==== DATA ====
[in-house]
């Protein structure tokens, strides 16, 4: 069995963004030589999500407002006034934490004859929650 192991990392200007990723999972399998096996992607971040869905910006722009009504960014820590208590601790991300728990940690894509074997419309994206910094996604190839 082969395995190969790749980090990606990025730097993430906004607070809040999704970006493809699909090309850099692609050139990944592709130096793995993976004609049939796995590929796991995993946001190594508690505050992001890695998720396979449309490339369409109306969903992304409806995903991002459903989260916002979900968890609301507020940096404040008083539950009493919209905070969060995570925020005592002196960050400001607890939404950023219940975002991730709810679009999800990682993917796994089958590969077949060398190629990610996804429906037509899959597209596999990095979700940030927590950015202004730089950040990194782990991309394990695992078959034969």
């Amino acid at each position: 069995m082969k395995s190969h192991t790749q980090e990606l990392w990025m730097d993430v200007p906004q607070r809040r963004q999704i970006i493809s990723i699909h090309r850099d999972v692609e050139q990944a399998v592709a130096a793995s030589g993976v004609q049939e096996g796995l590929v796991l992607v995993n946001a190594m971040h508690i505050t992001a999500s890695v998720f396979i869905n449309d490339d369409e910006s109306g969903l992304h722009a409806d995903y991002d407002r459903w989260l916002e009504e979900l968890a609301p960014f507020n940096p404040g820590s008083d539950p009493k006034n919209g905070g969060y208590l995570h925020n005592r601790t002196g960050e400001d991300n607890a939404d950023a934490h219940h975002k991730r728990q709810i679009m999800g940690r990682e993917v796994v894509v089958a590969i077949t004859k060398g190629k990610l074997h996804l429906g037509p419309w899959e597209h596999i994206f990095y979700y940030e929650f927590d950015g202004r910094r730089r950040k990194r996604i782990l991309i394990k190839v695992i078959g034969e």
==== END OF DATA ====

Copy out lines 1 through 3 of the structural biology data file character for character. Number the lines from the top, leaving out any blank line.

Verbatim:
[in-house]
């Protein structure tokens, strides 16, 4: 069995963004030589999500407002006034934490004859929650 192991990392200007990723999972399998096996992607971040869905910006722009009504960014820590208590601790991300728990940690894509074997419309994206910094996604190839 082969395995190969790749980090990606990025730097993430906004607070809040999704970006493809699909090309850099692609050139990944592709130096793995993976004609049939796995590929796991995993946001190594508690505050992001890695998720396979449309490339369409109306969903992304409806995903991002459903989260916002979900968890609301507020940096404040008083539950009493919209905070969060995570925020005592002196960050400001607890939404950023219940975002991730709810679009999800990682993917796994089958590969077949060398190629990610996804429906037509899959597209596999990095979700940030927590950015202004730089950040990194782990991309394990695992078959034969």
């Amino acid at each position: 069995m082969k395995s190969h192991t790749q980090e990606l990392w990025m730097d993430v200007p906004q607070r809040r963004q999704i970006i493809s990723i699909h090309r850099d999972v692609e050139q990944a399998v592709a130096a793995s030589g993976v004609q049939e096996g796995l590929v796991l992607v995993n946001a190594m971040h508690i505050t992001a999500s890695v998720f396979i869905n449309d490339d369409e910006s109306g969903l992304h722009a409806d995903y991002d407002r459903w989260l916002e009504e979900l968890a609301p960014f507020n940096p404040g820590s008083d539950p009493k006034n919209g905070g969060y208590l995570h925020n005592r601790t002196g960050e400001d991300n607890a939404d950023a934490h219940h975002k991730r728990q709810i679009m999800g940690r990682e993917v796994v894509v089958a590969i077949t004859k060398g190629k990610l074997h996804l429906g037509p419309w899959e597209h596999i994206f990095y979700y940030e929650f927590d950015g202004r910094r730089r950040k990194r996604i782990l991309i394990k190839v695992i078959g034969e």